Re: on the meaning of 'word sense'

> As far as I understand the goals of lexicography, the clear intention
> is that the senses be distinct.

See Penny Stock, "Polysemy" for a paper where a lexicographer argues
that this just isn't viable (detailed case study of the word
"culture"), also Patrick Hanks (on "climb") and Dirk Geeraerts (on the
Dutch word "vers" (= English "fresh")).

In general, yes: lexicographers try to set down non-overlapping
senses.  But it is one goal among many, and not an overriding one
(unlike(?) in library science).  The overriding goal is to tell the
truth (in a way that is comprehensible and consistent).  If the
structure of the meaning(s) of the word means you cannot present
non-overlapping senses, then you don't.

Adam Kilgarriff



    AUTHOR = "Penelope F. Stock",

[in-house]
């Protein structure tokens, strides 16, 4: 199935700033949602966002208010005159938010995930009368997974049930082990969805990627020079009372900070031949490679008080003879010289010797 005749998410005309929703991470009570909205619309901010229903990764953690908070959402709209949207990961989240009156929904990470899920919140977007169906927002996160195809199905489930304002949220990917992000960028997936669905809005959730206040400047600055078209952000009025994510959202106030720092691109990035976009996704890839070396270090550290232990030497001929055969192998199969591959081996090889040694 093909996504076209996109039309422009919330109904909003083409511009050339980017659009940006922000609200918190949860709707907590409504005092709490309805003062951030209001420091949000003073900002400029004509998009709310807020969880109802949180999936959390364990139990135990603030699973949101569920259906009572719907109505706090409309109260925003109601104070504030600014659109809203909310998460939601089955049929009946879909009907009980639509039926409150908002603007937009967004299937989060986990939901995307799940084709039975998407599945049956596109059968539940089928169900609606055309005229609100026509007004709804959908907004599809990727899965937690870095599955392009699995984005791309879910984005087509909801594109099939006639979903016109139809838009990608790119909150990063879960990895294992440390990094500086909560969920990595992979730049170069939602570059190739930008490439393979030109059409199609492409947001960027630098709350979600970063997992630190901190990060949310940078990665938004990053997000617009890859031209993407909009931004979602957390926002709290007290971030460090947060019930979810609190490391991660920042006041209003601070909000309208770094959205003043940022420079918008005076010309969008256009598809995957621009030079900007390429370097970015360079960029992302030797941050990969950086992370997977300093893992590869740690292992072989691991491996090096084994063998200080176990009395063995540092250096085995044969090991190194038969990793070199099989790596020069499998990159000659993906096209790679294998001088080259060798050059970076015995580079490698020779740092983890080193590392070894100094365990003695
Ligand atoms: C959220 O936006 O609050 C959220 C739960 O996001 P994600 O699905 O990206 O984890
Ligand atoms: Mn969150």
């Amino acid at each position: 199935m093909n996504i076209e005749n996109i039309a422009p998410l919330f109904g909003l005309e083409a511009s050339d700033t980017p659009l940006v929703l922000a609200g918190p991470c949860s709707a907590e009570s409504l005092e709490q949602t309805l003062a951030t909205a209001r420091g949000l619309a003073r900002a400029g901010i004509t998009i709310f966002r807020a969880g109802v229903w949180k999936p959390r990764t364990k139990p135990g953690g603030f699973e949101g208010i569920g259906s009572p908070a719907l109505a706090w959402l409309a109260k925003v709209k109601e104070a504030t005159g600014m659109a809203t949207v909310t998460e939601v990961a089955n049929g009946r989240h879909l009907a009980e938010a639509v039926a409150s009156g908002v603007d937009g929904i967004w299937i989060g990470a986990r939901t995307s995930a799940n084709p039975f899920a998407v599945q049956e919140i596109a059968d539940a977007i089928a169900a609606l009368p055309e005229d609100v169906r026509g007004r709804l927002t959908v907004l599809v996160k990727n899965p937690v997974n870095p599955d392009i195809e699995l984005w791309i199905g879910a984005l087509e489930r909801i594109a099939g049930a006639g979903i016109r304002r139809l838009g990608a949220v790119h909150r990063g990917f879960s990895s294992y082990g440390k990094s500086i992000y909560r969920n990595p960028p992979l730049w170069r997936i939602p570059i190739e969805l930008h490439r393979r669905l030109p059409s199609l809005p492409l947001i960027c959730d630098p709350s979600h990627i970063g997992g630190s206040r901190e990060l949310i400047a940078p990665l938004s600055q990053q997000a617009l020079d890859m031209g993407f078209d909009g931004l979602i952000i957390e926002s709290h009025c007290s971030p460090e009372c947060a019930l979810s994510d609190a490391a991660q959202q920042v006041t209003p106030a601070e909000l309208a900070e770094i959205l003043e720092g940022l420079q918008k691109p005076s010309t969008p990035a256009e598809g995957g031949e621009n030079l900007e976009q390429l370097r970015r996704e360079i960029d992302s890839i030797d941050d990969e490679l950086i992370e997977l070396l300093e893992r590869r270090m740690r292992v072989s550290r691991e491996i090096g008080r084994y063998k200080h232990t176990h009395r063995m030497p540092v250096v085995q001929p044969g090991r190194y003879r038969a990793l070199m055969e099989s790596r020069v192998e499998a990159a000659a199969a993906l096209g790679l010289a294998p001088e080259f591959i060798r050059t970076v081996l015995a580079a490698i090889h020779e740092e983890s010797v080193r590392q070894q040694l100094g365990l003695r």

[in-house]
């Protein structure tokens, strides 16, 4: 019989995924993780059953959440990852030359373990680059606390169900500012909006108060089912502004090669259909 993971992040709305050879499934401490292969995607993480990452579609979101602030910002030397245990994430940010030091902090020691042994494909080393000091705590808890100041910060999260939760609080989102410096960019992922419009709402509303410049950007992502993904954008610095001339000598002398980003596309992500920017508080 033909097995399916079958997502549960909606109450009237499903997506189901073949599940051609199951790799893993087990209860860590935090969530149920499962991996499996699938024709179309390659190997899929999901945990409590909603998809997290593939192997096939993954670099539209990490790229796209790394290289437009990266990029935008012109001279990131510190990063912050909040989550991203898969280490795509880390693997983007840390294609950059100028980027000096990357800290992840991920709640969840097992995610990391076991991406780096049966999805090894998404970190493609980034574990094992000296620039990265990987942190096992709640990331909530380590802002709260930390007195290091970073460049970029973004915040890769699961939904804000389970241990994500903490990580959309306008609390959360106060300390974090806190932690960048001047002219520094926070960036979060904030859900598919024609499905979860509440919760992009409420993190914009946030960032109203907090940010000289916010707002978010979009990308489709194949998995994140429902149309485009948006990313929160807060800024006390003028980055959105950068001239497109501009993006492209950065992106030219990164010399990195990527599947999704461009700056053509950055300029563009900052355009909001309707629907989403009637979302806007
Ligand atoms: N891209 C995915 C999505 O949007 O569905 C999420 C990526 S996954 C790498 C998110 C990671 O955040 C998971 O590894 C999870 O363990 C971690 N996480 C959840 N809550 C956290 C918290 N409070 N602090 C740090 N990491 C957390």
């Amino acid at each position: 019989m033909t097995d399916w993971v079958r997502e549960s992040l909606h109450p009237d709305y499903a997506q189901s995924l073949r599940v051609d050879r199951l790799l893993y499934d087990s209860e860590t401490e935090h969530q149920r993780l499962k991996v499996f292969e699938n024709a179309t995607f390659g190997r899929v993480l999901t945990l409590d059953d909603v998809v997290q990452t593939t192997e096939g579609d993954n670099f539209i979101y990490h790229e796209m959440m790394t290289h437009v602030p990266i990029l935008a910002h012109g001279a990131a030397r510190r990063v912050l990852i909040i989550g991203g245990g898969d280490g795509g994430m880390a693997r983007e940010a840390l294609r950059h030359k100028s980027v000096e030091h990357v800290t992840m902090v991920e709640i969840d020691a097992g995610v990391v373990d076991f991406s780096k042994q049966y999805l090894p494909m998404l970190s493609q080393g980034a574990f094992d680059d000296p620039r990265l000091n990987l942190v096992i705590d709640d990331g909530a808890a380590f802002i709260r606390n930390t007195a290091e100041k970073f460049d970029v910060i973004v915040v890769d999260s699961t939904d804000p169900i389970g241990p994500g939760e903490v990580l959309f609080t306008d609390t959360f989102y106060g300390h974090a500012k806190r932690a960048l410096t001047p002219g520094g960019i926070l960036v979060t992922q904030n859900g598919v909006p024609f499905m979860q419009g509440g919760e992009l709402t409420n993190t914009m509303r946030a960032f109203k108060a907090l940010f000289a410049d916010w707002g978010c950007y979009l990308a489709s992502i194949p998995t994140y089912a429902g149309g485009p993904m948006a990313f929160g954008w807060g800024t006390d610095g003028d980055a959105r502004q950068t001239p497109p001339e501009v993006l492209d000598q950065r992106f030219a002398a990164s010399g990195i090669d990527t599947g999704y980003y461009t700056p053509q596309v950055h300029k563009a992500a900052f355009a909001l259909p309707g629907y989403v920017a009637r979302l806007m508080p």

TITLE = "Polysemy",
    BOOKTITLE = "Proc.\ Exeter Lexicography Conference",
    YEAR = "1983",
    Pages = "131--140"
    EDITOR = "B. Rudzka",
    BOOKTITLE ="Topics in Cognitive Grammar",
    PUBLISHER = "John Benjamins",
    YEAR = "1987",
    BOOKYEAR = "1987",
    ADDRESS = "Amsterdam",
    AUTHOR = "Dirk Geeraerts",
    TITLE = "Cognitive Semantics and the History of Lexical Semantics"
    author = "Patrick Hanks",
    title = "Linguistic Norms and Pragmatic Exploitations or, Why
		  Lexicographers Need Prototype Theory, and Vice Versa",
    booktitle = "Papers in Computational Lexicography: {COMPLEX} '94",
    year = "1994",
    editor="Ferenc Kiefer and Gabor Kiss and Julia Pajzs",
    pages = "89--113",
    address = "Budapest"

(Sad to say the lexicography literature is less well-ordered or
accessible than the CL one).

 - and for the full treatment:

    author = "Adam Kilgarriff",
    title = "Polysemy",
    school = "University of Sussex",
    year = "1992",
    address = "CSRP 261, School of Cognitive and Computing Sciences"